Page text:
The purpose of this paper was to explore the well-being and experiences of working from home (WFH) for psychology staff across a range of specialties working within one health board in Scotland during the COVID-19 pandemic.
In total, 161 clinical psychology professionals took part in an online survey that explored experiences of WFH during the COVID-19 pandemic and assessed well-being during this period.
A number of challenges with WFH were identified, including challenges with carrying out clinical work (e.g. communication difficulties, risk assessment) and fewer opportunities for collaborative working and technical/equipment issues. During the WFH period, 46% experienced fatigue, 45% felt stressed and anxious and 30% felt lonely and isolated, compared to normal. Physical health complaints were also common with 37% experiencing aches/pains in back compared to normal and 40% experiencing headaches or migraines.
Remote therapy should be directed to those with less complex needs or who require straightforward assessments. There should be increased access to occupational health assessments and provision of ergonomic furniture when WFH, and all staff should be supported to access well-being resources available within the health board. Further evaluation should be carried out to support evidence-based practice of remote clinical work.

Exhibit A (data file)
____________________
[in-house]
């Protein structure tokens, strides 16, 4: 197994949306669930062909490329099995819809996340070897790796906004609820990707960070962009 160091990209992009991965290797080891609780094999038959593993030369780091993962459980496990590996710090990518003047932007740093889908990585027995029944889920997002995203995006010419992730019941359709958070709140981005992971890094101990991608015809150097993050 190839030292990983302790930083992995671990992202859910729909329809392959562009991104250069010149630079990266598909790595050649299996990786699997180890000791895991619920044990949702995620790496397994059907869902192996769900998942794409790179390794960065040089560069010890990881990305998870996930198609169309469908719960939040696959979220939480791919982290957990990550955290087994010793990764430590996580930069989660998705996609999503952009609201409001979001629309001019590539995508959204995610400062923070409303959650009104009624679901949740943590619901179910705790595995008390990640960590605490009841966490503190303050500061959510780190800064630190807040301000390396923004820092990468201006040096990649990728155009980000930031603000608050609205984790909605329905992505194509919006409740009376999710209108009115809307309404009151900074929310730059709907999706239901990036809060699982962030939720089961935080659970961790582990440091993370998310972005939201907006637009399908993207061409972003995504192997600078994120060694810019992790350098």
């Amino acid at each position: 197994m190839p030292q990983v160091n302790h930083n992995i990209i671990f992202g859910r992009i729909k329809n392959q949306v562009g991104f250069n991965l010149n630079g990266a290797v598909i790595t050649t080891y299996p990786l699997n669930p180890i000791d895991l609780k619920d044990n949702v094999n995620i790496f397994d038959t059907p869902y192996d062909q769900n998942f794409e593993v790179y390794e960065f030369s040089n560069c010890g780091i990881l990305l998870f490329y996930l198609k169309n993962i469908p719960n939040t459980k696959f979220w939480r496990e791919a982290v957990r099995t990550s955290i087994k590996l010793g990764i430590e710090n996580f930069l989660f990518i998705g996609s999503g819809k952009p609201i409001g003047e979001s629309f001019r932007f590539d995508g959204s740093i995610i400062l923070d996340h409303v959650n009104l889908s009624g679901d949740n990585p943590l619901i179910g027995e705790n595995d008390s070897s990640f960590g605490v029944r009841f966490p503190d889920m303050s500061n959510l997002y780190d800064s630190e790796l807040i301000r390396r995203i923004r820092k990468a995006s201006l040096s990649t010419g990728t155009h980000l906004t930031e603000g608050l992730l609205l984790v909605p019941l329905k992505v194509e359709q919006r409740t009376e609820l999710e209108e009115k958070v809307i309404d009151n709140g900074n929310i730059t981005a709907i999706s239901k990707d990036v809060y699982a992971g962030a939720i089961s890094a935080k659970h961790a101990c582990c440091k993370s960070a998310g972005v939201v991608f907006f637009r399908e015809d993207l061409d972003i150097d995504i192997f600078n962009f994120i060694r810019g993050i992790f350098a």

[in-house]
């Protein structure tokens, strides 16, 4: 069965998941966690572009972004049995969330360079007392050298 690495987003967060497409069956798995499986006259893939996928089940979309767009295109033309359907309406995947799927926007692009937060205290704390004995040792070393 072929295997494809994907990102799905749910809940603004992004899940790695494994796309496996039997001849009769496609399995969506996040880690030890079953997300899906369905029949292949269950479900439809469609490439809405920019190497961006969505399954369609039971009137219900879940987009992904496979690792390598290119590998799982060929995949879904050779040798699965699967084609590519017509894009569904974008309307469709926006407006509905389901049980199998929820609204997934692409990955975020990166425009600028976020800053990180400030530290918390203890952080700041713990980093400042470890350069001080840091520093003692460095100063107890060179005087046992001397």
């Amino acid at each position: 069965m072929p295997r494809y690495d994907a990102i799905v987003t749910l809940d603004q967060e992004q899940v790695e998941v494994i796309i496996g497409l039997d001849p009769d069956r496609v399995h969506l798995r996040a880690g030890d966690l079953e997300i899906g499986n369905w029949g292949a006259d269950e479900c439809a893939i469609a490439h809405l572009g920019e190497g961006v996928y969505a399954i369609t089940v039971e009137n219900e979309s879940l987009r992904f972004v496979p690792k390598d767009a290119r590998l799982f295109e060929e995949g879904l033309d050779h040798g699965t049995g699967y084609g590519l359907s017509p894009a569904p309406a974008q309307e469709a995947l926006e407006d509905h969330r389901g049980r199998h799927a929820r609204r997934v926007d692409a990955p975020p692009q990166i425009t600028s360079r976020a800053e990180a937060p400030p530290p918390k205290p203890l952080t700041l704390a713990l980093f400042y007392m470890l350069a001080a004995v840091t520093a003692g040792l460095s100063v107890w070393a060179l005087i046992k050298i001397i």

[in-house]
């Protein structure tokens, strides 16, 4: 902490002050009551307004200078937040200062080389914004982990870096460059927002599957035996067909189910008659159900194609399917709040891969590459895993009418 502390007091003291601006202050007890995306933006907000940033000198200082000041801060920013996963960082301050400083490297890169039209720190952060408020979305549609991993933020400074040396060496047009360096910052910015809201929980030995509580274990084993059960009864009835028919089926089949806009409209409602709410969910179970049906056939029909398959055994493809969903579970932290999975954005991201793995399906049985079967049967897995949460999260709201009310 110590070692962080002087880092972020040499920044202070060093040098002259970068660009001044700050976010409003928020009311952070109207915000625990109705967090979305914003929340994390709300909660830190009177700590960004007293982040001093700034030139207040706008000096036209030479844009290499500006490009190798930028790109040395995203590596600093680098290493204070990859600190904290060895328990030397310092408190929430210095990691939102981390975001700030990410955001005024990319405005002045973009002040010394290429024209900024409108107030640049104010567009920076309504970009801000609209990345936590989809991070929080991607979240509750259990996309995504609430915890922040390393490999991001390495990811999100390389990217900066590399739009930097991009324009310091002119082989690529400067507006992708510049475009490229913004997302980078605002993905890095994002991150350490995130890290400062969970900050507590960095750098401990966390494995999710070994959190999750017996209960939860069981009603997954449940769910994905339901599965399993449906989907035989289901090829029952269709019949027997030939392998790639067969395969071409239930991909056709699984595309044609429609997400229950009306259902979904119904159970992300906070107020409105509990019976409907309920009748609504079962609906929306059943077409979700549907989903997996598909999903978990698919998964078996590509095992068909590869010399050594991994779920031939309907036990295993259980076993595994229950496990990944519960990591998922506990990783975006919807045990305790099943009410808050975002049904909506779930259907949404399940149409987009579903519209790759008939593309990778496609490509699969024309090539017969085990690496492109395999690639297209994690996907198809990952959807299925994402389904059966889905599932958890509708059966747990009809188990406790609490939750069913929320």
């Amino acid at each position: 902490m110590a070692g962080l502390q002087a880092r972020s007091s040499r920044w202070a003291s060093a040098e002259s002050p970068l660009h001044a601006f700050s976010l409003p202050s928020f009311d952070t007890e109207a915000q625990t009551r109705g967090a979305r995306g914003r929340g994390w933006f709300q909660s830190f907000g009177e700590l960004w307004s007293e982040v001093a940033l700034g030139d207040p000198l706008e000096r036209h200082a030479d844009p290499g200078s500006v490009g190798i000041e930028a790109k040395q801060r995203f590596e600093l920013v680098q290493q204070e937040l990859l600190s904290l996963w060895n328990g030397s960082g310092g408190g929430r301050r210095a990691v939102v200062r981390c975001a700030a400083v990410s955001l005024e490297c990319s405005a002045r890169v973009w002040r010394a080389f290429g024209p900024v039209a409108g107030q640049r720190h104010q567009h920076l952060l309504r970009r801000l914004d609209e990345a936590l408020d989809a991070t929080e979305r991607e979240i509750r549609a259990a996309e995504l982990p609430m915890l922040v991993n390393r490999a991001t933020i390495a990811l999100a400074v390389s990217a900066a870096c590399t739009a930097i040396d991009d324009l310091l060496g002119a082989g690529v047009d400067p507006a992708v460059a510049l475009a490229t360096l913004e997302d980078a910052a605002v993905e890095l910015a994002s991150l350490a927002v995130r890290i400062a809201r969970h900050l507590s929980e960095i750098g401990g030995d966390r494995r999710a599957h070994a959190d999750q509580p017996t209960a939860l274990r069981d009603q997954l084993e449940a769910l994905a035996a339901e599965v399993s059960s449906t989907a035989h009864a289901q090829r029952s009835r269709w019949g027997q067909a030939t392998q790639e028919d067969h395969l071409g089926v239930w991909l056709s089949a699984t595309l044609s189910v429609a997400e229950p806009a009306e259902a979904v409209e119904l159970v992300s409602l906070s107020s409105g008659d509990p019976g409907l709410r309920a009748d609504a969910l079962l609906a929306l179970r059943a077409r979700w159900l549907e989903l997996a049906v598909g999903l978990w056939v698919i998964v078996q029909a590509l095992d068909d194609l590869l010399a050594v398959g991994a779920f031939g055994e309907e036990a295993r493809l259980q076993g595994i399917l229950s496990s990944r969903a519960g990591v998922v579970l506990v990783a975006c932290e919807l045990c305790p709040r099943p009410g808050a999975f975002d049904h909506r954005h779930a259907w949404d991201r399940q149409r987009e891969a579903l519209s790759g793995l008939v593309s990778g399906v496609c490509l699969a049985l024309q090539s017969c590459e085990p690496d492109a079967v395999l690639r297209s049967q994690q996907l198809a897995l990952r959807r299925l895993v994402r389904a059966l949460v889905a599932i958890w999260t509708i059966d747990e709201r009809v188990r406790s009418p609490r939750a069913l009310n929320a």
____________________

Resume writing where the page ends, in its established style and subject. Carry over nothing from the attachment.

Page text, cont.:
Few studies have explored the experiences of WFH and/or remotely from the perspectives of clinical psychologists in a Scottish health board. It is expected that this way of working will continue, albeit to a smaller extent; therefore, WFH policy will be informed by the findings.
The authors would like to thank all participants and also members of the Psychology Research Group, Kirsten Atherton, Laura Brougham, Stephanie Crawford, Annette Lloyd, Tracey McKee, Sejal Patel, Ross Shearer, Andy Siddaway and Ruth Stocks for contributing to the development of the survey and providing feedback on draft manuscripts. In addition, the authors would like to thank Stephanie Birney, Salla Karki and Camille Neale for assisting with the survey qualitative data analysis.
Tolland, H. and Drysdale, E. (2023), "Clinical psychologists’ well-being and experiences of home working during COVID-19", The Journal of Mental Health Training, Education and Practice, Vol. 18 No. 1, pp. 78-93. https://doi.org/10.1108/JMHTEP-08-2021-0098
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